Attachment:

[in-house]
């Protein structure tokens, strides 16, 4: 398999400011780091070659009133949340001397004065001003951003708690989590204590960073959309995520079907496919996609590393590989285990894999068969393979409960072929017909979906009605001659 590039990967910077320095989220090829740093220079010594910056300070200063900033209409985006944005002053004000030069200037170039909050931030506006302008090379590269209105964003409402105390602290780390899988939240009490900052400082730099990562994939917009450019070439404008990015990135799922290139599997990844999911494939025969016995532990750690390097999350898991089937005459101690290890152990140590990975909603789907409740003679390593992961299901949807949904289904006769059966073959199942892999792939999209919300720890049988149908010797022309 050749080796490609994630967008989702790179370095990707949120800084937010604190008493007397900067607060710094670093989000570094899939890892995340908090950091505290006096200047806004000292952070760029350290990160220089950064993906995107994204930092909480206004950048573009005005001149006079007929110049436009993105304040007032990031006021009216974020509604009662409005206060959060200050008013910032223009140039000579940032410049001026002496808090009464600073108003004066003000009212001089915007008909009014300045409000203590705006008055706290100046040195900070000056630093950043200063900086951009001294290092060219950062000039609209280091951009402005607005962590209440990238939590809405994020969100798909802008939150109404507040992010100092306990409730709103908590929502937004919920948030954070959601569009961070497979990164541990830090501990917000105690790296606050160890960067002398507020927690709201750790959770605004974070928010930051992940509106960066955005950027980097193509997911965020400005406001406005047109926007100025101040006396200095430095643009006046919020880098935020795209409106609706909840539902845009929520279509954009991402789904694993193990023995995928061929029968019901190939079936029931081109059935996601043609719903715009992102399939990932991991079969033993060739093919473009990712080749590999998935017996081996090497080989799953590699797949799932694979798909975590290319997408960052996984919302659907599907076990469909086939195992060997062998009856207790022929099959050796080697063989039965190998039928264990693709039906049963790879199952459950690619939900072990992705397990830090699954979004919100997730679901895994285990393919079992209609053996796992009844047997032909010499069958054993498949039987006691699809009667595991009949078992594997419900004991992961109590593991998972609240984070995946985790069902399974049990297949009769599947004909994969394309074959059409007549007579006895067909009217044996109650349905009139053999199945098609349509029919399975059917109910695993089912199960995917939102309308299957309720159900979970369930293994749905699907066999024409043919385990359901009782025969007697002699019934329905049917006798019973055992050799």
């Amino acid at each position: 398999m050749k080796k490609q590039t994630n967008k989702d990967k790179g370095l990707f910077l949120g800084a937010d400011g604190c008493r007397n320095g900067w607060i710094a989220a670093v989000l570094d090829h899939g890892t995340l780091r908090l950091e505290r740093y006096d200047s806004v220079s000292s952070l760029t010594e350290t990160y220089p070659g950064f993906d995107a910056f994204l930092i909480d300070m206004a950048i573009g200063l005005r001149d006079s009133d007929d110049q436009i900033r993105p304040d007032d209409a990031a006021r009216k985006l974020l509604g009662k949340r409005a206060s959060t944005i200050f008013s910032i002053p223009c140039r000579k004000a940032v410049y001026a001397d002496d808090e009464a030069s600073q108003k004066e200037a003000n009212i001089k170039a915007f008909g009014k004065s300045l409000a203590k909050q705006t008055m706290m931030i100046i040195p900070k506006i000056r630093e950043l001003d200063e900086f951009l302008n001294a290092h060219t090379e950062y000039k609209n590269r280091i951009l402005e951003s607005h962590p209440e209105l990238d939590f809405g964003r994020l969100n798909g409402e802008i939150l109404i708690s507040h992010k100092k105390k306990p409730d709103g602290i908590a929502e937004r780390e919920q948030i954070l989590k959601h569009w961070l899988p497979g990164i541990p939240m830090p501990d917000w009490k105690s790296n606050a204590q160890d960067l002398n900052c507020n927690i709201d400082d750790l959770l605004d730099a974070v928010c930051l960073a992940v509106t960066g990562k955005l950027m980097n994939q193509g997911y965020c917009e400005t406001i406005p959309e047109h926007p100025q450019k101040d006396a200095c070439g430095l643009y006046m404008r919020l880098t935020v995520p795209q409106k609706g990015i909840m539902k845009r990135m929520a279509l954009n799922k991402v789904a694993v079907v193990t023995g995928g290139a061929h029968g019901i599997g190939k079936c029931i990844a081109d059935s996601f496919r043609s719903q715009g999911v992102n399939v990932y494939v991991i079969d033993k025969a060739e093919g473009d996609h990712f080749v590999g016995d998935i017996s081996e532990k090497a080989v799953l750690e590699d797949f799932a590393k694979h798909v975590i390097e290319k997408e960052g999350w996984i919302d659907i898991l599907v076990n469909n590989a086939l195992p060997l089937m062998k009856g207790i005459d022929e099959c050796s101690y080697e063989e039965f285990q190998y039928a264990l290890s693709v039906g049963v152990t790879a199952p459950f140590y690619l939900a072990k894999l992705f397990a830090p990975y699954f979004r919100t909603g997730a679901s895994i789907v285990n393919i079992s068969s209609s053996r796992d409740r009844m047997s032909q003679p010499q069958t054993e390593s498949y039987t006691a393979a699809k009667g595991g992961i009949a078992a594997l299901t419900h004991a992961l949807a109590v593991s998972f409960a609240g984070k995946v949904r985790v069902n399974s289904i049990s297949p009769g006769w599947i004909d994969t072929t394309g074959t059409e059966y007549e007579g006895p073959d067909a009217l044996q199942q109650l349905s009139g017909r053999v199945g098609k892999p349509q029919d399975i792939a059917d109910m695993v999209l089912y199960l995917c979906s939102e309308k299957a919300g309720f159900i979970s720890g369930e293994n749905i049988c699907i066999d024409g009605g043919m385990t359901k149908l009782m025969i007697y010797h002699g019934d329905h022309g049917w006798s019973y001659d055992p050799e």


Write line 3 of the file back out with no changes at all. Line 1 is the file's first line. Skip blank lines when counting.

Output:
């Amino acid at each position: 398999m050749k080796k490609q590039t994630n967008k989702d990967k790179g370095l990707f910077l949120g800084a937010d400011g604190c008493r007397n320095g900067w607060i710094a989220a670093v989000l570094d090829h899939g890892t995340l780091r908090l950091e505290r740093y006096d200047s806004v220079s000292s952070l760029t010594e350290t990160y220089p070659g950064f993906d995107a910056f994204l930092i909480d300070m206004a950048i573009g200063l005005r001149d006079s009133d007929d110049q436009i900033r993105p304040d007032d209409a990031a006021r009216k985006l974020l509604g009662k949340r409005a206060s959060t944005i200050f008013s910032i002053p223009c140039r000579k004000a940032v410049y001026a001397d002496d808090e009464a030069s600073q108003k004066e200037a003000n009212i001089k170039a915007f008909g009014k004065s300045l409000a203590k909050q705006t008055m706290m931030i100046i040195p900070k506006i000056r630093e950043l001003d200063e900086f951009l302008n001294a290092h060219t090379e950062y000039k609209n590269r280091i951009l402005e951003s607005h962590p209440e209105l990238d939590f809405g964003r994020l969100n798909g409402e802008i939150l109404i708690s507040h992010k100092k105390k306990p409730d709103g602290i908590a929502e937004r780390e919920q948030i954070l989590k959601h569009w961070l899988p497979g990164i541990p939240m830090p501990d917000w009490k105690s790296n606050a204590q160890d960067l002398n900052c507020n927690i709201d400082d750790l959770l605004d730099a974070v928010c930051l960073a992940v509106t960066g990562k955005l950027m980097n994939q193509g997911y965020c917009e400005t406001i406005p959309e047109h926007p100025q450019k101040d006396a200095c070439g430095l643009y006046m404008r919020l880098t935020v995520p795209q409106k609706g990015i909840m539902k845009r990135m929520a279509l954009n799922k991402v789904a694993v079907v193990t023995g995928g290139a061929h029968g019901i599997g190939k079936c029931i990844a081109d059935s996601f496919r043609s719903q715009g999911v992102n399939v990932y494939v991991i079969d033993k025969a060739e093919g473009d996609h990712f080749v590999g016995d998935i017996s081996e532990k090497a080989v799953l750690e590699d797949f799932a590393k694979h798909v975590i390097e290319k997408e960052g999350w996984i919302d659907i898991l599907v076990n469909n590989a086939l195992p060997l089937m062998k009856g207790i005459d022929e099959c050796s101690y080697e063989e039965f285990q190998y039928a264990l290890s693709v039906g049963v152990t790879a199952p459950f140590y690619l939900a072990k894999l992705f397990a830090p990975y699954f979004r919100t909603g997730a679901s895994i789907v285990n393919i079992s068969s209609s053996r796992d409740r009844m047997s032909q003679p010499q069958t054993e390593s498949y039987t006691a393979a699809k009667g595991g992961i009949a078992a594997l299901t419900h004991a992961l949807a109590v593991s998972f409960a609240g984070k995946v949904r985790v069902n399974s289904i049990s297949p009769g006769w599947i004909d994969t072929t394309g074959t059409e059966y007549e007579g006895p073959d067909a009217l044996q199942q109650l349905s009139g017909r053999v199945g098609k892999p349509q029919d399975i792939a059917d109910m695993v999209l089912y199960l995917c979906s939102e309308k299957a919300g309720f159900i979970s720890g369930e293994n749905i049988c699907i066999d024409g009605g043919m385990t359901k149908l009782m025969i007697y010797h002699g019934d329905h022309g049917w006798s019973y001659d055992p050799e």